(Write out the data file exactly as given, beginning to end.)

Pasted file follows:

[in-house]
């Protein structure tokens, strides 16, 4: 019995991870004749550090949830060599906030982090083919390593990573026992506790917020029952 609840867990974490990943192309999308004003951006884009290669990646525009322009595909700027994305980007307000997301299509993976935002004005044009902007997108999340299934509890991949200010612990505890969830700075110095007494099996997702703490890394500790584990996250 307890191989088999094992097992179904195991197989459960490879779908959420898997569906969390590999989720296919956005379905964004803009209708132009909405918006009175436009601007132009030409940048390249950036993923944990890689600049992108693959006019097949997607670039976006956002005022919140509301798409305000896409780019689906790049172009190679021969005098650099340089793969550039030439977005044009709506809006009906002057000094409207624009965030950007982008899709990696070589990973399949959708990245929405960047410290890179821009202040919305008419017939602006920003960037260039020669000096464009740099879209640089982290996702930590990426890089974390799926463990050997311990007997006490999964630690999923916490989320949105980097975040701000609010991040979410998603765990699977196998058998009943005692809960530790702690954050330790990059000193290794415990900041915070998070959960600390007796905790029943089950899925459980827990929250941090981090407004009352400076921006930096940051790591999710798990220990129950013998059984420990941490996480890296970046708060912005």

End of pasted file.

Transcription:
[in-house]
């Protein structure tokens, strides 16, 4: 019995991870004749550090949830060599906030982090083919390593990573026992506790917020029952 609840867990974490990943192309999308004003951006884009290669990646525009322009595909700027994305980007307000997301299509993976935002004005044009902007997108999340299934509890991949200010612990505890969830700075110095007494099996997702703490890394500790584990996250 307890191989088999094992097992179904195991197989459960490879779908959420898997569906969390590999989720296919956005379905964004803009209708132009909405918006009175436009601007132009030409940048390249950036993923944990890689600049992108693959006019097949997607670039976006956002005022919140509301798409305000896409780019689906790049172009190679021969005098650099340089793969550039030439977005044009709506809006009906002057000094409207624009965030950007982008899709990696070589990973399949959708990245929405960047410290890179821009202040919305008419017939602006920003960037260039020669000096464009740099879209640089982290996702930590990426890089974390799926463990050997311990007997006490999964630690999923916490989320949105980097975040701000609010991040979410998603765990699977196998058998009943005692809960530790702690954050330790990059000193290794415990900041915070998070959960600390007796905790029943089950899925459980827990929250941090981090407004009352400076921006930096940051790591999710798990220990129950013998059984420990941490996480890296970046708060912005």